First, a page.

A month later, a company that appeared before the NLRB, Noel Canning of Yakima, Wash., filed an appeal in their case. Among their arguments was that the NLRB lacked a proper quorum because three members had not been properly appointed.
The federal appeals court in Washington, D.C., agreed. The judges said the president exceeded his authority when he made the recess appointments to the NLRB.
The appeals court invalidated the appointments, ruling that the president was entitled to make recess appointments only during the formal recess between two sessions of Congress, rather than during breaks within a congressional session. In addition, the appeals court said the president could fill only those vacancies that arose during the period between sessions of Congress, rather than any job that merely remained vacant at the time of a recess.
In its decision, the appeals court gave special weight to the precise words used by the Framers of the Constitution in drafting the Recess Appointments Clause. The judges took that approach despite a long history of presidents and members of Congress embracing more expansive and permissive readings of the clause.
The clause reads: “The President shall have Power to fill up all Vacancies that may happen during the Recess of the Senate.”
The appeals court focused on the article “the” which appears before the word “Recess.” The court also noted that the word “Recess” was singular, not plural. Considering these factors, the court concluded that the president could only make recess appointments during the transition between one session of Congress and the start of a new session.
The Obama administration is defending its use of the recess appointment authority. US Solicitor General Donald Verrilli said in his brief that the president is entitled to make recess appointments during any break in Congress longer than a few days. In addition, he said the wording of the clause does not limit the president’s power.
“The definite article ‘the’ is commonly used – including in the Constitution itself – to refer to a category of events, and the phrase ‘the recess’ was, by 1787, regularly used to describe the equivalent of intra-session breaks of the British Parliament, of state legislatures, of the Continental Congress, and of the Constitutional Convention itself,” Mr. Verrilli wrote in his brief.
The solicitor general argues that the appeals court’s restrictive reading of the clause undermines the central purpose of it – to fill vacancies when the Senate is unable to give its advice and consent to the president’s appointments.
The case is significant because it will test the balance of power between Congress and the executive branch in ways that could dramatically change how those branches of government interact on future appointments.
Prayer at a town-hall meeting
In Town of Greece v. Galloway (12-696) the high court has agreed to decide whether the offering of a prayer prior to town-hall meetings violates the First Amendment’s separation of church and state by suggesting government endorsement of religion.
Greece is a small town in upstate New York near Rochester. Since 1999, town board meetings have featured a prayer delivered at each meeting.
The town seeks volunteers to deliver the prayer and there is no effort to discriminate among religions or to censor or water down the content of anyone’s prayer. The vast majority of prayers presented by volunteer prayer-givers contained overtly Christian references.
Two residents who attended the town meetings filed suit, charging that they felt they were being forced to participate in religious worship. One was Jewish, the other atheist.
A federal judge dismissed their suit, but a federal appeals court in New York agreed with them. The appeals court ruled that conducting an overtly Christian prayer before town meetings was a form of government endorsement of religion.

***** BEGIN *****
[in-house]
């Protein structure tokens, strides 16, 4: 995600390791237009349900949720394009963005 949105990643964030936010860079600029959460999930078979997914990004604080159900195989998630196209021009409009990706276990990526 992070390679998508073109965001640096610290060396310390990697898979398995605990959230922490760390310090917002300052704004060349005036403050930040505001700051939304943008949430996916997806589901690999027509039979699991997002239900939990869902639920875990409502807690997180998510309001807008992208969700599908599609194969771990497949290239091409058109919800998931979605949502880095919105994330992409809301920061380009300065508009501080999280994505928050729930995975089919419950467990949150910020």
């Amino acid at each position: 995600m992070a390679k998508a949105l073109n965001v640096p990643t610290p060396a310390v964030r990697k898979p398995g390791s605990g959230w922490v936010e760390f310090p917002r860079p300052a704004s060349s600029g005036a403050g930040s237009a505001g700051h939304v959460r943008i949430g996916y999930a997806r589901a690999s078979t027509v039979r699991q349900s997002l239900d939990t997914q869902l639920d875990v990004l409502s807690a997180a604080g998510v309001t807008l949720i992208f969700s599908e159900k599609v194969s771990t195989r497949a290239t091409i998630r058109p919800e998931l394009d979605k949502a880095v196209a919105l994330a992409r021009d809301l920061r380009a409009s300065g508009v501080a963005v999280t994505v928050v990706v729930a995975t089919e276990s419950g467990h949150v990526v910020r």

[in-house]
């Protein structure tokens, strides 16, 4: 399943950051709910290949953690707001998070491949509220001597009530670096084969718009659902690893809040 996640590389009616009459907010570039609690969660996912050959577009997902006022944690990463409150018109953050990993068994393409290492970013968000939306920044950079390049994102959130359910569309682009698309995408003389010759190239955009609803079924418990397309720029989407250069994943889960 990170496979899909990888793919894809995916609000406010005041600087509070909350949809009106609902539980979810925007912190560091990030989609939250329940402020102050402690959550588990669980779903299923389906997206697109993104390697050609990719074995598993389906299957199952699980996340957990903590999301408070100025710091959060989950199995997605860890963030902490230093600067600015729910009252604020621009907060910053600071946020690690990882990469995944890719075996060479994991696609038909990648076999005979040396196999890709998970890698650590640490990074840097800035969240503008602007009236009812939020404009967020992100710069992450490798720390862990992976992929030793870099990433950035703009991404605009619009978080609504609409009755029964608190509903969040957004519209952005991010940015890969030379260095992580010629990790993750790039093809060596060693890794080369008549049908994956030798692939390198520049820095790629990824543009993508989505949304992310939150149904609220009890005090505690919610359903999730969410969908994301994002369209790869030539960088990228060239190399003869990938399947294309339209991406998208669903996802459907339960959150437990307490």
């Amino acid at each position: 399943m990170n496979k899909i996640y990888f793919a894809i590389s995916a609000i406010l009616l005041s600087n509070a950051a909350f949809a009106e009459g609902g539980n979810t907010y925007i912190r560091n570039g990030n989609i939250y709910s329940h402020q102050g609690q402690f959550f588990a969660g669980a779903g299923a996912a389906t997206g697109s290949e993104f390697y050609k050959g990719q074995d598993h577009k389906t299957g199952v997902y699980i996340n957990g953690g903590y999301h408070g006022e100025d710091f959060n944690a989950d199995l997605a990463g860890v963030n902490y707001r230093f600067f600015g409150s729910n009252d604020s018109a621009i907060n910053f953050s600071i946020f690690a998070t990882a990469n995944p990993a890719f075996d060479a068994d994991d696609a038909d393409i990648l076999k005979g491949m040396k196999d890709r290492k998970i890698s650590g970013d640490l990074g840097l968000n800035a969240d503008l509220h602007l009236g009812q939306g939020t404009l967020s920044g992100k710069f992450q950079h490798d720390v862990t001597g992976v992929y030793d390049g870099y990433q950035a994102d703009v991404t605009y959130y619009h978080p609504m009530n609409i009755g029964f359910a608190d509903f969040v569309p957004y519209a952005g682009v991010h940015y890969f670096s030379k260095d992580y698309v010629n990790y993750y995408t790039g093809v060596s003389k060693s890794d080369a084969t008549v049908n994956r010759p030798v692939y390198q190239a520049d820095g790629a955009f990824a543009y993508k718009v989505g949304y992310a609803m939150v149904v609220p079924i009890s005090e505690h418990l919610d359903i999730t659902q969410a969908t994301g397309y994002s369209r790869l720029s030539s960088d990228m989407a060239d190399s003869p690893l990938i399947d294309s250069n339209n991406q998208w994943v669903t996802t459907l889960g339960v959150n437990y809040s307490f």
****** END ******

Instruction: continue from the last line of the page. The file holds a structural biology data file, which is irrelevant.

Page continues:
Lawyers for the town are urging the high court to rule that the town’s prayers do not violate the Constitution. “While the Establishment Clause forestalls compulsion by law of the acceptance of any creed or the practice of any form of worship, it does not require indifference to religious observance or a sanitized quarantine of religion from public life,” Thomas Hungar, a lawyer in Washington, wrote in his brief.
Lawyers for the two objecting residents countered in their brief that the prayers offered at town meetings in Greece are unconstitutional because they put coercive pressure on all citizens to participate in overtly Christian prayers. They noted that no effort was made to soften the religious edge to the prayers.
The case is important because it offers the justices an opportunity to further clarify how best to strike the balance between permissible expressions of religious faith in public and those that cross the line and violate the First Amendment’s prohibition of state-sponsored religion.
Other cases to be decided by the Supreme Court in the new term include the following:
• Schuette v. Coalition to Defend Affirmative Action (12-682) – Whether a state constitutional amendment that bans race-based preferences in public college admissions in Michigan violates the rights of minority residents to participate in the political process on an equal footing by making it harder for supporters of affirmative action to prevail in their efforts to lobby for reinstatement of racial preferences.
• McCullen v. Coakley (12-1168) – Whether a Massachusetts law that establishes a 35-foot buffer zone around abortion clinics violates the free speech rights of antiabortion protesters seeking to confront and counsel women who are about to end their pregnancies.
• Bond v. US (12-158) – Whether a federal law passed to implement an international treaty banning chemical weapons possession and use can also be used by the federal government to prosecute an American woman for alleged deployment of a “chemical weapon” after she used a toxic mixture applied to doorknobs and a mailbox to try to exact revenge on her husband’s pregnant girlfriend.
• Mount Holly v. Mount Holly Gardens Citizens (11-1507) – Can minority tenants in a housing development file a discrimination lawsuit under the Federal Housing Act based on evidence that a township renovation project will cause rents to rise, which will have a disproportionate effect on minority residents who are poorer than nonminority residents?